‘We are committed to a future in which research continues as a core function of the NHS. This commitment is written down in the White Paper, where everyone can see it.’

We welcome the fact that the Health and Social Care Bill places a duty on the new NHS Commissioning Board to promote research and innovation and its focus on quality outcomes for patients.  But as the legislation begins its passage through parliament further clarity is needed on how research and innovation will be supported and incentivised in a radically changed NHS.

We ask that you support AMRC and its members in raising the following issues (see also our response to the NHS White Paper) with Ministers as the debate on the Bill opens:

The legislation and the changes it presages are an excellent opportunity to engender a research active culture within the NHS.  We call on the Government to implement the recommendations of the Academy of Medical Sciences’ report ‘A new pathway for the regulation and governance of health research’ aimed at embedding research as a core function of the NHS.  These include developing research activity metrics for research as part of the NHS Operating Framework, and ensuring every Trust Board has an executive director as a member who is responsible for promoting research within the organisation.

AMRC believes there are inherent risks to future research activity such as clinical trials with the advent of GP Commissioning Consortia.  Currently, many patients who wish to find out about those clinical trials in which they can participate and whose GP practice is not research active, have to rely on charities and other sources of help.  Unless GPs are supported appropriately, and incentivised through the new tarriff system, time and cost pressures will act as a further disincentive to their involvement; this despite the evidence that trial participation can lead to better outcomes for their patients. 

Finally, it is important that the Government moves swiftly to implement the aforementioned Academy’s other recommendations for reforming the regulation of health research for the benefit of patients and researchers.   These include the establishment of a single regulator, the Health Research Agency (HRA), and embedded National Research and Governance Service (NRGS) to ensure timely and streamlined approval of clinical trials and other studies.  The Health and Social Care Bill will have important implications for how the HRA might operate in practice not least in setting out the roles and functions of other regulators.

As you may be aware, the Coalition Government committed to a strong and sustained budget for health research in the Spending Review.  We welcomed that decision.  We hope that you will now support AMRC and its members in urging Ministers to ensure that the potential of this funding is  realised for patients by ensuring that the NHS is fit for research now and in the future

Yours faithfully,

Simon Denegri, Chief Executive

Getting touchy over the information revolution

Over the holidays I caught a BBC Radio 4 item about the days of the touch typist.  It was one of those gems of broadcasting which looked through a narrow lens to tell the listener much about how the world has changed.  It also brought back many memories of my time as a messenger at the old Department of Education delivering brown envelopes - many of them with a red flag meaning it was from the Minister’s office - to the typing pool.  About the same time my Dad (who was a schools inspector) got one of the first computers which sat in the corner of his office at the DofE in Arthur C Clarke fashion.  Indeed, I am not too sure who was more afraid of it – him or me.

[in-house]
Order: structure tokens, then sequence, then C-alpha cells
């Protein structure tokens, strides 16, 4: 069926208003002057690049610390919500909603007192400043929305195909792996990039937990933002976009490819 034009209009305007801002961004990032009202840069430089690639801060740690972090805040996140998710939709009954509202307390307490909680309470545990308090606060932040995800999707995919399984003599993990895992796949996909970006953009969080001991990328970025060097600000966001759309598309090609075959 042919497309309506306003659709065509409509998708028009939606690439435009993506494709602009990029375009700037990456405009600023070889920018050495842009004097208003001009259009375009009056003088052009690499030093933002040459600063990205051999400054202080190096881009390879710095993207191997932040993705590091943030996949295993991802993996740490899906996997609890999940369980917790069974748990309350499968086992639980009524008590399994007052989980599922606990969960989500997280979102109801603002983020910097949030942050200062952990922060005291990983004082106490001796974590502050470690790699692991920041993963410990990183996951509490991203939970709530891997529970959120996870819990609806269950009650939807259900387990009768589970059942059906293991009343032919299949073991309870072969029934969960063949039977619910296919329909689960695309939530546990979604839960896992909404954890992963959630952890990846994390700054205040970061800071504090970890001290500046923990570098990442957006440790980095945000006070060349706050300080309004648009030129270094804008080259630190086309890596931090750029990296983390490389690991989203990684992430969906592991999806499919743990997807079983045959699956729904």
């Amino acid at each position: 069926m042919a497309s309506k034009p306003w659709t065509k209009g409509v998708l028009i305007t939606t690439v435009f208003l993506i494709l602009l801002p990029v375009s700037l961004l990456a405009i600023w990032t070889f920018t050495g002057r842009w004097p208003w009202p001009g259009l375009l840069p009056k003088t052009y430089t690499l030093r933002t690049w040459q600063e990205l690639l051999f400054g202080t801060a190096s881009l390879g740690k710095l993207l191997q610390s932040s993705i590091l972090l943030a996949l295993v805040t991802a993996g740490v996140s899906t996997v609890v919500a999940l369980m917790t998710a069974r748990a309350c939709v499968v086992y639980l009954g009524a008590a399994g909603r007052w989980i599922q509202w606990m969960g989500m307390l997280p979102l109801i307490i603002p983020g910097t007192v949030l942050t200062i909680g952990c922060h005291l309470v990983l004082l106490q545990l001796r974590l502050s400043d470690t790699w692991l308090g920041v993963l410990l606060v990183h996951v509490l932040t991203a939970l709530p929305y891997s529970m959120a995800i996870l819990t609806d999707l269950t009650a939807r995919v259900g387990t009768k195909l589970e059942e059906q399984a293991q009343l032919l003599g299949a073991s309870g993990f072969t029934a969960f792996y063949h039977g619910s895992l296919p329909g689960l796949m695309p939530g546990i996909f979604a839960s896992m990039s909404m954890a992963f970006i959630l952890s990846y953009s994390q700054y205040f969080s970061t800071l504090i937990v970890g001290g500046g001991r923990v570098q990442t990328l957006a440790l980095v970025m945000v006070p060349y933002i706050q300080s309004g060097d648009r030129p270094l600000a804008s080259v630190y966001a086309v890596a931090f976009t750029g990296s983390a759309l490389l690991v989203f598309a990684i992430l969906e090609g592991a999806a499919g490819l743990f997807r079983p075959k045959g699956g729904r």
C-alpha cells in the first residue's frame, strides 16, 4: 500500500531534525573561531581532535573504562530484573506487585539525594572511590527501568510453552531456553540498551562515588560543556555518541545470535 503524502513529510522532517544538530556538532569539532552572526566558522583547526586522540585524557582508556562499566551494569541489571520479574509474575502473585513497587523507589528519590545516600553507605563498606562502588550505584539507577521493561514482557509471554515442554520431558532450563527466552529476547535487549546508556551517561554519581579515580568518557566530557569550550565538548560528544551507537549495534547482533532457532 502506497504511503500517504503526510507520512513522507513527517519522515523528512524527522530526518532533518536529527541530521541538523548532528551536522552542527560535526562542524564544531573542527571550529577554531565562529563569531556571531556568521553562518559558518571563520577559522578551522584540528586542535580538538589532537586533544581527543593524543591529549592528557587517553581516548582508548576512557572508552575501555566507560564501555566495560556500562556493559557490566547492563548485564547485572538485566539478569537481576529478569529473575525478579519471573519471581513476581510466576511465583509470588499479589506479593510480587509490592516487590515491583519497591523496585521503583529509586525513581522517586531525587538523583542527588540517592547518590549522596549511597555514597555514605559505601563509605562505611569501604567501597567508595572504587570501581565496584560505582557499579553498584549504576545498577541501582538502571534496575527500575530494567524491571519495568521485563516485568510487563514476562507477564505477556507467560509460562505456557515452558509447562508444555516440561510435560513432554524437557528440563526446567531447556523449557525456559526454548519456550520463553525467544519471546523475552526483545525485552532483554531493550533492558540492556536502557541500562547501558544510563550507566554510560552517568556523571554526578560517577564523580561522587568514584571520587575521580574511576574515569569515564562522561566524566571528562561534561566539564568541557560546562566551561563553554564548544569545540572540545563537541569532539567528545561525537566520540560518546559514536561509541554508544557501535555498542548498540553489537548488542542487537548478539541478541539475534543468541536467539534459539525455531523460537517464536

Since then there has been an ‘information revolution’ of course,  And it just so happens that this is the title of the Department of Health consultation about information use and access in the health service to which AMRC has responded today .  We have made the following key points:

  • Research is central to the information revolution’s aspiration of delivering broad benefits to patients and society through improving access to information.
  • We welcome the government’s ambition that by 2015 “The quality and scope of information available for analysis and research will be considerably higher, more comprehensive and based on accurate recording.” and urge the government to work with us to ensure the information revolution can deliver this
  • Confidentiality and security must be central to the revolution to underpin patient support for the use of their data
  • Issues around the use of identifiable patient information in research must be addressed.
  • We urge that the recommendations of the Data Sharing Review and the ongoing work of the Research Capability Programme and Health Research Support Service be included in this strategy.
  • More focus is needed on informing patients to understand how their data will be used and supporting them to find out about research opportunities open to them.

The truth of the matteris that good information useage and good communication rely on sound leadership from the top – in this case Ministers. 

As we finalised our response this week, the irony was not lost on me that the Department should be seeking views on this issue shortly after a Christmas period in which it was roundly criticised for not pursuing a public information campaign on flu vaccination.  Why is it that, in this information age, all Governments wantonly cut back on communications, marketing and information activities?  Ultimatelyit can only short-change patients. 

I sometimes think that when politicians become Ministers they forget that they have become heads of ‘corporate’ beings.  Good communications is vital to whatever service their Department is delivering.  They neglect it at their peril  - a lesson learnt by most businesses long ago. 

For those wanting to get a grasp of some of the issues around the NHS White Paper ‘Equity and Excellence: Liberating the NHS’ of which the ‘Information Revolution’ is just one aspect, I encourage you to read yesterday’s House of Lords debate.  What would we do without the Upper House I ask myself?

It being the end of the week I should perhaps mention several other interesting bits of news from the last five days…

First, the data sharing agreement announced by the Wellcome Trust and other research funders.

Second, a union of national importance on the scale of William and Kate it may not be, but this week the Association of British Healthcare Industries (ABHI), Association of British Pharmaceutical Industries (ABPI), BioIndustry Association and British In Vitro Diagnostics Association (BIVDA) announced the formation of LifeSciences UK to facilitate joint-working between different parts of the healthcare industry and strengthen their voice with Government.  

And, third, this item about Cancer Research UK setting up a c-team of experts composed of four world-class research groups to launch a new blitz on cancer by targeting rogue stem cells that cause tumours to spread and become untreatable.

That’s it this week from the A-team.